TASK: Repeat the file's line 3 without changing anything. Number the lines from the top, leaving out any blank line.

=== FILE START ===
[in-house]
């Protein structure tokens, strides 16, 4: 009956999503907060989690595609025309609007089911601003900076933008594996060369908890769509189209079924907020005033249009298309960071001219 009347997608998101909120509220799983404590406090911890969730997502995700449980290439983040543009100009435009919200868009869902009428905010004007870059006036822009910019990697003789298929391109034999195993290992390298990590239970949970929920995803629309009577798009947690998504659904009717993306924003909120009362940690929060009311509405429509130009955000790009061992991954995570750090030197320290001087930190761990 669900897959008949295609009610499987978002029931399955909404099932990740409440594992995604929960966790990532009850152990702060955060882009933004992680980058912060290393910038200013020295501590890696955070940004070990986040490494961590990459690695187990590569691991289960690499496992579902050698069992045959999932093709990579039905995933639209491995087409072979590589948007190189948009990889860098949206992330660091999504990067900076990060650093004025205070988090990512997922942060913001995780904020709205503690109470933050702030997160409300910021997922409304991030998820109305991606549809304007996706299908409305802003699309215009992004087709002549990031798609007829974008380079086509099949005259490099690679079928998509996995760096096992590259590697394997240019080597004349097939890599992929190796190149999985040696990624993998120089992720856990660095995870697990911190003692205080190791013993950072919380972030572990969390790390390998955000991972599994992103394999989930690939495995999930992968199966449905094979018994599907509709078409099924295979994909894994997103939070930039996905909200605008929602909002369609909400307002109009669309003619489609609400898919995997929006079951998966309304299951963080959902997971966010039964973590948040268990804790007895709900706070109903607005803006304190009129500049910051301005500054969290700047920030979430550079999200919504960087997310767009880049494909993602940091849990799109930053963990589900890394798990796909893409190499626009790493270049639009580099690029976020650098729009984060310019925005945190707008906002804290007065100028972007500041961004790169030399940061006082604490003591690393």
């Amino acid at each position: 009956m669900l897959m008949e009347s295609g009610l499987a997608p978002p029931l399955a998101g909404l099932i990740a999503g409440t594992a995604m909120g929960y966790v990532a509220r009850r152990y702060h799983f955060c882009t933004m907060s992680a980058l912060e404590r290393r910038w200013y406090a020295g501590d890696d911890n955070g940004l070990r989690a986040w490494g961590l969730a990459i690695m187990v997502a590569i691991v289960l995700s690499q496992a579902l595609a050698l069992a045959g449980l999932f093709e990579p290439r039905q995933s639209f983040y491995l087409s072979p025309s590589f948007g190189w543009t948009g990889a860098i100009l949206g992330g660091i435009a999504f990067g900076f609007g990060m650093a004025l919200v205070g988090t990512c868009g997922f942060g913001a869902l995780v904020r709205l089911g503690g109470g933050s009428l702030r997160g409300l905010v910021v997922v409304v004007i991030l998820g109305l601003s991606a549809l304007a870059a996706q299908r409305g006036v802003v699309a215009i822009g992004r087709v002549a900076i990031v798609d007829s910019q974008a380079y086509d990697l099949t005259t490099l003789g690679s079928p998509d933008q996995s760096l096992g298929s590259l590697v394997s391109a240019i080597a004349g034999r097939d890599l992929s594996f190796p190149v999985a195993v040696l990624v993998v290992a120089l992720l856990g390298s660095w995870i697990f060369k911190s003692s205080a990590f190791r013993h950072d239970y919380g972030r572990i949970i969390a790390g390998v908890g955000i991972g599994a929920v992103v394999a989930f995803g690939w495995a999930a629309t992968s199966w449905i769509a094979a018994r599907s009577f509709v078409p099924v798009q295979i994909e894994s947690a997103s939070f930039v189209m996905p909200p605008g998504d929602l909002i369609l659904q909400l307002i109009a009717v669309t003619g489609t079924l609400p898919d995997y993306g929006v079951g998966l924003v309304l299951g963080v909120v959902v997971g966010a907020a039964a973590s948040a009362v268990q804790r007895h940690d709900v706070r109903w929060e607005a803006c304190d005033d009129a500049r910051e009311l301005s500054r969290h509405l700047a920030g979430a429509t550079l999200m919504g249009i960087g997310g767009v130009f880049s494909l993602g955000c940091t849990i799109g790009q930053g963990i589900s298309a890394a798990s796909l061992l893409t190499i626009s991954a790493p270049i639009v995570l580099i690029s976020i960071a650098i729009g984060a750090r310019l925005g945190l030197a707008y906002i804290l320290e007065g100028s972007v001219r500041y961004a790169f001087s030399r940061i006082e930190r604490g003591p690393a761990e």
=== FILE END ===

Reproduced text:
């Amino acid at each position: 009956m669900l897959m008949e009347s295609g009610l499987a997608p978002p029931l399955a998101g909404l099932i990740a999503g409440t594992a995604m909120g929960y966790v990532a509220r009850r152990y702060h799983f955060c882009t933004m907060s992680a980058l912060e404590r290393r910038w200013y406090a020295g501590d890696d911890n955070g940004l070990r989690a986040w490494g961590l969730a990459i690695m187990v997502a590569i691991v289960l995700s690499q496992a579902l595609a050698l069992a045959g449980l999932f093709e990579p290439r039905q995933s639209f983040y491995l087409s072979p025309s590589f948007g190189w543009t948009g990889a860098i100009l949206g992330g660091i435009a999504f990067g900076f609007g990060m650093a004025l919200v205070g988090t990512c868009g997922f942060g913001a869902l995780v904020r709205l089911g503690g109470g933050s009428l702030r997160g409300l905010v910021v997922v409304v004007i991030l998820g109305l601003s991606a549809l304007a870059a996706q299908r409305g006036v802003v699309a215009i822009g992004r087709v002549a900076i990031v798609d007829s910019q974008a380079y086509d990697l099949t005259t490099l003789g690679s079928p998509d933008q996995s760096l096992g298929s590259l590697v394997s391109a240019i080597a004349g034999r097939d890599l992929s594996f190796p190149v999985a195993v040696l990624v993998v290992a120089l992720l856990g390298s660095w995870i697990f060369k911190s003692s205080a990590f190791r013993h950072d239970y919380g972030r572990i949970i969390a790390g390998v908890g955000i991972g599994a929920v992103v394999a989930f995803g690939w495995a999930a629309t992968s199966w449905i769509a094979a018994r599907s009577f509709v078409p099924v798009q295979i994909e894994s947690a997103s939070f930039v189209m996905p909200p605008g998504d929602l909002i369609l659904q909400l307002i109009a009717v669309t003619g489609t079924l609400p898919d995997y993306g929006v079951g998966l924003v309304l299951g963080v909120v959902v997971g966010a907020a039964a973590s948040a009362v268990q804790r007895h940690d709900v706070r109903w929060e607005a803006c304190d005033d009129a500049r910051e009311l301005s500054r969290h509405l700047a920030g979430a429509t550079l999200m919504g249009i960087g997310g767009v130009f880049s494909l993602g955000c940091t849990i799109g790009q930053g963990i589900s298309a890394a798990s796909l061992l893409t190499i626009s991954a790493p270049i639009v995570l580099i690029s976020i960071a650098i729009g984060a750090r310019l925005g945190l030197a707008y906002i804290l320290e007065g100028s972007v001219r500041y961004a790169f001087s030399r940061i006082e930190r604490g003591p690393a761990e």